It takes lots of quiet time and long experience in the woods learning how to provoke the antlion larva just enough to come out of its home to fight off intruders. Explaining too much too soon destroys the pleasure of seeing it unfold after long hours of exploring. Pumping buzz words into a child and attempting to extract said words steals joy and mystery from the experience. Pushing through the trail quickly while an expert explains all the important stuff on a field trip pushes out time for rabbit trails. Experience sharing is not about getting the job done and all the stuff known. It is about meandering and musing like the endless weaving of muscadine vines.
It also takes someone more experienced in the ways of the woods to guide. My friend spent many long hours learning things as a child naturalist. She carefully chooses when to share her knowledge (how to turn a ginormous beetle on its back and hear if its a clicker beetle) and when to let her children discover for themselves. To know what time is ripe for exploring and discovering a new thing without a lot of words. To know what time is best for supplying a well-timed word, for holding back an answer to foster wondering and yearning to know, for wandering off the path, for returning back to it. Too many words, too fast a pace, too few visits, too many prompts destroy the wonder of the experience.
I watched this little one pet his first frog and caterpillar today. We had to slow down our pace of interaction for him to keep up. When we did, his joint attention was lovely. Rather than flood his mind with blitz of correct jargon explaining everything a preschooler should know about frogs, his mama elaborated on a familiar play he enjoys. "What does a frog say? Ribbet!" Only then, after carefully studying the amphibian, after his mama quietly coaxed him, after slowly, but steadily reaching his hand toward the frog, did he finally pet the critter.
What life lessons would falter if she had goaded him to touch it, forced compliance, pushed out his time to wonder and ponder?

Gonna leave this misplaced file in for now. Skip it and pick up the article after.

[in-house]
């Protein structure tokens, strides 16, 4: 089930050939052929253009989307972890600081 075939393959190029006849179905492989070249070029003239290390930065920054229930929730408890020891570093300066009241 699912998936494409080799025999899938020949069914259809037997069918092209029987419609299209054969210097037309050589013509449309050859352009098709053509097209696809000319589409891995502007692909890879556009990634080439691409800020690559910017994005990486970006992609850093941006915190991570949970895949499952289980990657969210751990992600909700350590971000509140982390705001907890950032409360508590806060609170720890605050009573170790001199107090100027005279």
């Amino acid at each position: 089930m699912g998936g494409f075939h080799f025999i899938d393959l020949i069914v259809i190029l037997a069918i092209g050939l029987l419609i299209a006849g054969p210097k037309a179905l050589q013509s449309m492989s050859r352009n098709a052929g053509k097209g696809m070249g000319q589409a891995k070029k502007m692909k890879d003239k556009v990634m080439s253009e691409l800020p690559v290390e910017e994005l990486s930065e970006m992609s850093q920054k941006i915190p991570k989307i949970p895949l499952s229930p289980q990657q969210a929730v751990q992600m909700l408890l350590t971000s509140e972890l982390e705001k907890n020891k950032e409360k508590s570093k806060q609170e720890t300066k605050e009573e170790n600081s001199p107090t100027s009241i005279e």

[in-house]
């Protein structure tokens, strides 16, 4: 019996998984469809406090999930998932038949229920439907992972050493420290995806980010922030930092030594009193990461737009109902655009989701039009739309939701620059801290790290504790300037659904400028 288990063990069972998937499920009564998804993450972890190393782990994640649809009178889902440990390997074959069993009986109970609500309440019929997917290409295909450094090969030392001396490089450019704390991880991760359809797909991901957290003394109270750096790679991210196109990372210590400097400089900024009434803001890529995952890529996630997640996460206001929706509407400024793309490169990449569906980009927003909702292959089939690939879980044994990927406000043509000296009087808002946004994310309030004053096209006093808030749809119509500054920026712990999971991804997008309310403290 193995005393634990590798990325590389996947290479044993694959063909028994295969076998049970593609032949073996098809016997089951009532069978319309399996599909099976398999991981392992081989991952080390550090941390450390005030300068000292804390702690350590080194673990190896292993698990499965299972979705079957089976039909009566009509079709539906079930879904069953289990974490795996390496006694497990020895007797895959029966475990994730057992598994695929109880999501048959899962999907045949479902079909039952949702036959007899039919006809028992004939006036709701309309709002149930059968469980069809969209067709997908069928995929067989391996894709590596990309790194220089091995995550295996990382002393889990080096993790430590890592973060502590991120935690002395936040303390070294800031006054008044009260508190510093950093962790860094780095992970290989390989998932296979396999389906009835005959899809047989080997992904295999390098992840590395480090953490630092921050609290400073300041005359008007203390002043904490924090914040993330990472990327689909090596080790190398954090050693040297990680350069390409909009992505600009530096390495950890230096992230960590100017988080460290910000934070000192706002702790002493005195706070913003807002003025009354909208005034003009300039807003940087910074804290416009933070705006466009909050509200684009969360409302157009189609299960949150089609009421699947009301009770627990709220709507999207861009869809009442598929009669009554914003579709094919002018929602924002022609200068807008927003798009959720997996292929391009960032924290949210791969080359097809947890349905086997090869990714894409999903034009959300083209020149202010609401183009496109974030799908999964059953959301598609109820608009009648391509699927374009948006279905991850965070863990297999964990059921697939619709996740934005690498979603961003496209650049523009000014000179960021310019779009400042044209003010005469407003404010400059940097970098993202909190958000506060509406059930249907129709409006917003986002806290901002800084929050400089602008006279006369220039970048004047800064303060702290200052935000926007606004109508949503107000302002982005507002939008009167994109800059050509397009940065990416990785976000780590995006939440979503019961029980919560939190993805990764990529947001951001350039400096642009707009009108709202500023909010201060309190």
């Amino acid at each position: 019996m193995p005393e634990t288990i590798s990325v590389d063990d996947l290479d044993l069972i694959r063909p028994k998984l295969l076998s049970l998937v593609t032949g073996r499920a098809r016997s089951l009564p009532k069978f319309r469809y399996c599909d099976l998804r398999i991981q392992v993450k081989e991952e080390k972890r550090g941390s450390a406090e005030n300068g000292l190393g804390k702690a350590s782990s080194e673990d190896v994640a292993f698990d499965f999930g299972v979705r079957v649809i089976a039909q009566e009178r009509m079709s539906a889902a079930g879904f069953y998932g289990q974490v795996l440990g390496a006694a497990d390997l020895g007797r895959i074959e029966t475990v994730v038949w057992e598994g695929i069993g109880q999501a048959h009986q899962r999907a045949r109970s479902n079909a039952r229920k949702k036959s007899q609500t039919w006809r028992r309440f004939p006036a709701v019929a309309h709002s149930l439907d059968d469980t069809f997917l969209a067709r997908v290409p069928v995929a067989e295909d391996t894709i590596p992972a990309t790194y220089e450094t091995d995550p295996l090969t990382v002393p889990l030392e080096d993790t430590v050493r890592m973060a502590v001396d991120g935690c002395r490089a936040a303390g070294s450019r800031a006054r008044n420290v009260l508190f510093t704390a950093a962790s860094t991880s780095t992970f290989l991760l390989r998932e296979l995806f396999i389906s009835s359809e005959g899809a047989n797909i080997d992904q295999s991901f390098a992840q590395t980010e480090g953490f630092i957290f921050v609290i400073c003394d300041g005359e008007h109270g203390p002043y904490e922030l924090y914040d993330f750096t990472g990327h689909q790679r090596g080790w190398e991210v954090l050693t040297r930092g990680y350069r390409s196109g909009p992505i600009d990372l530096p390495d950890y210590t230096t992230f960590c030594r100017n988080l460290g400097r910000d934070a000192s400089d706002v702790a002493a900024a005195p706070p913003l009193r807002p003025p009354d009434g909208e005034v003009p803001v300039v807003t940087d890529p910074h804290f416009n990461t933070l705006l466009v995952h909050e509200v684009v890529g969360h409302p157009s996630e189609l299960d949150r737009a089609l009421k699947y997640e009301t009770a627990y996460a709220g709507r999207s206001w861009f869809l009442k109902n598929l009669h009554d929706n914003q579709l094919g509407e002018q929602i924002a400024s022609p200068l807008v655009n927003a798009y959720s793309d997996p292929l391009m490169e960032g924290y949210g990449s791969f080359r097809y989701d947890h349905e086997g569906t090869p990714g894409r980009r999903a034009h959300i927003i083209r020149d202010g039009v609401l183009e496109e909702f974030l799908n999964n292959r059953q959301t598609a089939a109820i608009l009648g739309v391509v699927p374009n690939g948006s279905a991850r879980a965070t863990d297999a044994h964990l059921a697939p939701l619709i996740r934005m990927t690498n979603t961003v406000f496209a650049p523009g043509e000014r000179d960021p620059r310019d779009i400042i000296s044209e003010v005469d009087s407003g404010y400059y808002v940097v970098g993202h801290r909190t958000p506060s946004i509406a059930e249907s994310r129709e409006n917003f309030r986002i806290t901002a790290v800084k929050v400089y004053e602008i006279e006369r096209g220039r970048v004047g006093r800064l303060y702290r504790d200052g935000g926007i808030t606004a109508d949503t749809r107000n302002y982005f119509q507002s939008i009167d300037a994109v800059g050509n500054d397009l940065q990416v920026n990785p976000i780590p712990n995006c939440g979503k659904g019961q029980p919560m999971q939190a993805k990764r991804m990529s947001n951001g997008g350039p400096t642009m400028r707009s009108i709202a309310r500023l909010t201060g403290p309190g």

Even the most nontraditional homeschoolers know when to move on. We came across a garter snake stretched out along the road in a patch of sun. When enough big, loud, wiggly folks ventured too close, the garter snake suddenly sprang into action and sidled to a safe place to hide from the big bad world (just as a person with autism does when we rush too often). We watched the snake wind itself along a muscadine vine, moving onward and upward to blend into the security blanket of camouflage. We all longed to stay for a half hour and see how far it would go. The stomachs of the littlest ones rumbled. The minds of the adult ones knew time was short for we had a hard deadline in the afternoon (the feast of the mind to come). The more experience guides ushered the children along the trail because the time was right to transition.
We know that we will come back to our beloved trail and further our relationship with it. Another day may reveal how high garter snakes climb. Charlotte Mason often said, "Sow a thought, reap an action; sow an action, reap a habit; sow a habit, reap a character." To reap a relationship, we must sow experiences slowly, gently, humbly. When we do that consistently and carefully over the years with our children with autism, then relationships will weave in and out of their lives like the muscadine vines that bear the sweet fruit warmed by the patient sun.